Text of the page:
We're unable to sign you in at this time. Please try again in a few minutes.
We were able to sign you in, but your subscription(s) could not be found. Please try again in a few minutes.
There may be a problem with your account. Please contact the AMA Service Center to resolve this issue.
Contact the AMA Service Center:
Telephone: 1 (800) 262-2350 or 1 (312) 670-7827  *   Email: subscriptions@jamanetwork.com
Error Message ......
Correspondence |

Patient Safety in Laparoscopic Cholecystectomy

Brij B. Agarwal, MBBS, MS, Dip Yoga, FIMSA
Arch Surg. 2009;144(10):977-980. doi:10.1001/archsurg.2009.180.
Text Size: A A A
Published online


Fluorescent cholangiography improves outcomes of LC.1 Fluorescent cholangiography is a welcome addition to the surgical tools available for the “new world of patient safety,”2 helping to deliver the best to all patients, all the time. Bile duct injury–prevention strategies focus on avoiding misidentification of biliary anatomy owing to misperception. Structured granting of professional privileges, judicious avoidance of energized dissection, and the systems approach have helped,3 but the risk of human error2 due to spatial disorientation leading to psychoheuristic cognitive ambiguity continues to haunt the BDI-fearing surgeon.4 Risk of error is high in LC because the operator does not manipulate reality directly but works from images.4 This video-perceptive illusion, ie, error of perception from working indirectly, is disastrous. Even minor errors may result in BDI. Fluorescent cholangiography neither needs additional resources (besides an optic filter) nor increases the invasiveness of LC.1 Fluorescent cholangiography facilitates the clear interpretation of biliary anatomy. It minimizes cognitive error by allowing surgeons to believe what they see rather than trying to see what they believe. Fluorescent cholangiography pre-empts any possibility of video-perceptive heuristics going wrong. It augments the cognitive skill of physicians, enabling them to execute surgical movements as planned and envisioned mentally.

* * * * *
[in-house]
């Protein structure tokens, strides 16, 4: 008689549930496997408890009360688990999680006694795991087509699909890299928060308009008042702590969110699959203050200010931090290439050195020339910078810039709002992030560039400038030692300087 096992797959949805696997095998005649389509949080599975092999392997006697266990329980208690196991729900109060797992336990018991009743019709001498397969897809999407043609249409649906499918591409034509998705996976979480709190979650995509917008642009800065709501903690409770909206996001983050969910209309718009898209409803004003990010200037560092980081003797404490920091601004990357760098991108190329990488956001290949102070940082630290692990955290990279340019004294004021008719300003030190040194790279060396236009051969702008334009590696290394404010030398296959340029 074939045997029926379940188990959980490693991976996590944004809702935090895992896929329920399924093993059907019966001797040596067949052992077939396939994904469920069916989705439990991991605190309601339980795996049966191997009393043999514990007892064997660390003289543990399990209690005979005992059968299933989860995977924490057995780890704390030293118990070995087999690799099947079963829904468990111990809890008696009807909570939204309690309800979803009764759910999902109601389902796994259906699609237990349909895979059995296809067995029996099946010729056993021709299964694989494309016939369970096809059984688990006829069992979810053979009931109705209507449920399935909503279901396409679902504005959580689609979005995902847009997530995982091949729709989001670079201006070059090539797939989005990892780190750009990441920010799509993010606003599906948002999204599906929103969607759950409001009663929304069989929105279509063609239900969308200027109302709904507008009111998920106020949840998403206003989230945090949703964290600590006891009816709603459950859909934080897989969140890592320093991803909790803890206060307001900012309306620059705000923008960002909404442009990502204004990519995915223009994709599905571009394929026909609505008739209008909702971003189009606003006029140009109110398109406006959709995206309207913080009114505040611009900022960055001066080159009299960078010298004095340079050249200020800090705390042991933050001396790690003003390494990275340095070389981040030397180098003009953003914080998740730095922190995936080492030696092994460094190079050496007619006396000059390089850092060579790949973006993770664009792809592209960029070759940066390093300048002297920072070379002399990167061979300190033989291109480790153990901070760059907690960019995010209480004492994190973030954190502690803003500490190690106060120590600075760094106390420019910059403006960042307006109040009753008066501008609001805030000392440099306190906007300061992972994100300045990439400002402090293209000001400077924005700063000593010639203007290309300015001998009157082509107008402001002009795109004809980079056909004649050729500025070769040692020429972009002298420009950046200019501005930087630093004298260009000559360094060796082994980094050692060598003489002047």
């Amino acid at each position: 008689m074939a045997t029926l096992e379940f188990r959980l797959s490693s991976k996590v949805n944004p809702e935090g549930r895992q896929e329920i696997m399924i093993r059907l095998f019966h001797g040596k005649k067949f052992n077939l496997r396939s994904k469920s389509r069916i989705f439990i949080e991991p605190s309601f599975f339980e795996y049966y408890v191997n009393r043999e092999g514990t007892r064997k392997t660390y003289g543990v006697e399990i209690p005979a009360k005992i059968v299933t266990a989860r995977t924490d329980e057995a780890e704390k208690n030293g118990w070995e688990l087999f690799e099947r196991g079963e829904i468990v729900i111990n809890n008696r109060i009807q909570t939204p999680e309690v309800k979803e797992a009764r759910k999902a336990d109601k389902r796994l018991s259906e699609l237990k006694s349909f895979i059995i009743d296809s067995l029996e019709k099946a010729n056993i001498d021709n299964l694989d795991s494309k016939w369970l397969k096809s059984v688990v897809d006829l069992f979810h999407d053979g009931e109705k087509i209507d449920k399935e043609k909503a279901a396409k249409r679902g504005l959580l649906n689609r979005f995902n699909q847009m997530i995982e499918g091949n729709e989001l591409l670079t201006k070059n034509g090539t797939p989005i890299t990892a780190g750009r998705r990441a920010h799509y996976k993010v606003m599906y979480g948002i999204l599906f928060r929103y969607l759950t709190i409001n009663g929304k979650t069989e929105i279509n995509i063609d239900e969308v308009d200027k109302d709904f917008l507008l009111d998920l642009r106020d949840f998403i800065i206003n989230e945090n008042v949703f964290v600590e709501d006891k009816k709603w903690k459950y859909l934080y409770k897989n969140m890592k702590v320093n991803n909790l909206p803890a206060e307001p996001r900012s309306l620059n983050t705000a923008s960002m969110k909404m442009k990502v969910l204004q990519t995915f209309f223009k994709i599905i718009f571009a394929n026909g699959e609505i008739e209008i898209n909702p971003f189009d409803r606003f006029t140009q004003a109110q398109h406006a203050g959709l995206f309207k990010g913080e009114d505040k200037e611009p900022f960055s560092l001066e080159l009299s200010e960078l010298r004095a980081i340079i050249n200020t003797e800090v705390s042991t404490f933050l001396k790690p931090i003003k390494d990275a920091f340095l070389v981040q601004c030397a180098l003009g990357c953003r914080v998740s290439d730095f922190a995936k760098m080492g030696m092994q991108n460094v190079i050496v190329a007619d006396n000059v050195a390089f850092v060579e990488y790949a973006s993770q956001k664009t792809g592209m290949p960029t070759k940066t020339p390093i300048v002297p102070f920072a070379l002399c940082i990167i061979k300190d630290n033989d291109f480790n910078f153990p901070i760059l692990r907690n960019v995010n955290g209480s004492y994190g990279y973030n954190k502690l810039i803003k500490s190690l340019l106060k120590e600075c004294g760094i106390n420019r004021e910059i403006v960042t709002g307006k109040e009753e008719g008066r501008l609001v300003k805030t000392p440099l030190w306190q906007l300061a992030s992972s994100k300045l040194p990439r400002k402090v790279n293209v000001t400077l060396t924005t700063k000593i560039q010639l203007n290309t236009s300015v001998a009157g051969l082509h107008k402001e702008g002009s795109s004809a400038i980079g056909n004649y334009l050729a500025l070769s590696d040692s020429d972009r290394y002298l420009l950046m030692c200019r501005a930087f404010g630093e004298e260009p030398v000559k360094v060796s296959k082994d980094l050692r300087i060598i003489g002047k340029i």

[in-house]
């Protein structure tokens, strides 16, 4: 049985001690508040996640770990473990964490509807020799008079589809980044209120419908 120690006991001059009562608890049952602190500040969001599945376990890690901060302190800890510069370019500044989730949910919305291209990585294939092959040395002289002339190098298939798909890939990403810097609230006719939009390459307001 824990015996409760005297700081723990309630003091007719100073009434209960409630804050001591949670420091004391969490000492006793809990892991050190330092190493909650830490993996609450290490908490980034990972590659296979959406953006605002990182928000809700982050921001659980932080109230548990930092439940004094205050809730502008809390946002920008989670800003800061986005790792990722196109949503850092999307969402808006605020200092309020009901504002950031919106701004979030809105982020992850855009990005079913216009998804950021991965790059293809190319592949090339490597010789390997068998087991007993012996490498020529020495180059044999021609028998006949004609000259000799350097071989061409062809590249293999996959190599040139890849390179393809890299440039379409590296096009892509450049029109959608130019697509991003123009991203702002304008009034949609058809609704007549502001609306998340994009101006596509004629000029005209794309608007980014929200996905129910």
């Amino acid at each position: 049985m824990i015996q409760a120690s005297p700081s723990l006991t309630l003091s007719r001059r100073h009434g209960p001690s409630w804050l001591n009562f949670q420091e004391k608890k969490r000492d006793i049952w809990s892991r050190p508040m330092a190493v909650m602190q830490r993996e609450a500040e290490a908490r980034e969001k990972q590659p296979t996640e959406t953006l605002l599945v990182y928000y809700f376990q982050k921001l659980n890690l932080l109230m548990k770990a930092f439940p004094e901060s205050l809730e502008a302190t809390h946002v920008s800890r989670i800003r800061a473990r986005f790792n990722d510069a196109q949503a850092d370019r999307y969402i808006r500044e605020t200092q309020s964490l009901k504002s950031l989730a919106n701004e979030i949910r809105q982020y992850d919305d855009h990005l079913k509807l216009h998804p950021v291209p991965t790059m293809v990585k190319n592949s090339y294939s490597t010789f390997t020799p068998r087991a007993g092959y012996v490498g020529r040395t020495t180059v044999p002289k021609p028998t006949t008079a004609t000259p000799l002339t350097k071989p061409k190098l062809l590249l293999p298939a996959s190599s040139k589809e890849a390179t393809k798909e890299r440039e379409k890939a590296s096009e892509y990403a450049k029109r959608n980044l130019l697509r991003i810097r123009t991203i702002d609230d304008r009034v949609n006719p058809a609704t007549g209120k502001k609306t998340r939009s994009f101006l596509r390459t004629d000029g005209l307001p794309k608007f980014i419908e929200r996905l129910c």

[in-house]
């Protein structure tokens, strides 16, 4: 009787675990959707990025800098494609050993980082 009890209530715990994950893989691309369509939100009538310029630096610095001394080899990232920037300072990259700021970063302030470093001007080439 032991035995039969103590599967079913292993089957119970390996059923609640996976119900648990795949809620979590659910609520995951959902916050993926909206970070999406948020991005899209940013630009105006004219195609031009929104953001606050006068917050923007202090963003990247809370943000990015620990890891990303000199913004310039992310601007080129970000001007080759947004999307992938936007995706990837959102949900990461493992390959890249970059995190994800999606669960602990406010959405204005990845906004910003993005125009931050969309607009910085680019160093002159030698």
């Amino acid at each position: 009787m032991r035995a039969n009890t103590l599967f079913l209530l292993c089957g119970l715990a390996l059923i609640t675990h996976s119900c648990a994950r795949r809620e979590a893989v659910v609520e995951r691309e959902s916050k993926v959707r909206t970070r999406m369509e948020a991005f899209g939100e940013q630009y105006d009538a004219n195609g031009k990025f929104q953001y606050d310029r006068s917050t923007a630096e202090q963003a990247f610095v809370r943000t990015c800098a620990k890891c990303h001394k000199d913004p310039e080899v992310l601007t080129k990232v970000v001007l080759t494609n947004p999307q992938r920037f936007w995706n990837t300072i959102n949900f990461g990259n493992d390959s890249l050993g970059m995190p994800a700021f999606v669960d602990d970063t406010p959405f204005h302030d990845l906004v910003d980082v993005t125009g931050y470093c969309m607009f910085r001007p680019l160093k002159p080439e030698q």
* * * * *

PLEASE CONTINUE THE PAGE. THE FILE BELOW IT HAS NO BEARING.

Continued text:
Sign in

Purchase Options

• Buy this article
• Subscribe to the journal
• Rent this article ?

First Page Preview

View Large
First page PDF preview





Also Meets CME requirements for:
Browse CME for all U.S. States
Accreditation Information
The American Medical Association is accredited by the Accreditation Council for Continuing Medical Education to provide continuing medical education for physicians. The AMA designates this journal-based CME activity for a maximum of 1 AMA PRA Category 1 CreditTM per course. Physicians should claim only the credit commensurate with the extent of their participation in the activity. Physicians who complete the CME course and score at least 80% correct on the quiz are eligible for AMA PRA Category 1 CreditTM.
Note: You must get at least of the answers correct to pass this quiz.
Please click the checkbox indicating that you have read the full article in order to submit your answers.
Your answers have been saved for later.
You have not filled in all the answers to complete this quiz
The following questions were not answered:
Sorry, you have unsuccessfully completed this CME quiz with a score of
The following questions were not answered correctly:
Commitment to Change (optional):
Indicate what change(s) you will implement in your practice, if any, based on this CME course.
Your quiz results:
The filled radio buttons indicate your responses. The preferred responses are highlighted
For CME Course: A Proposed Model for Initial Assessment and Management of Acute Heart Failure Syndromes
Indicate what changes(s) you will implement in your practice, if any, based on this CME course.


Some tools below are only available to our subscribers or users with an online account.

0 Citations

Sign in

Purchase Options

• Buy this article
• Subscribe to the journal
• Rent this article ?

Related Content

Customize your page view by dragging & repositioning the boxes below.

Articles Related By Topic
Related Collections
PubMed Articles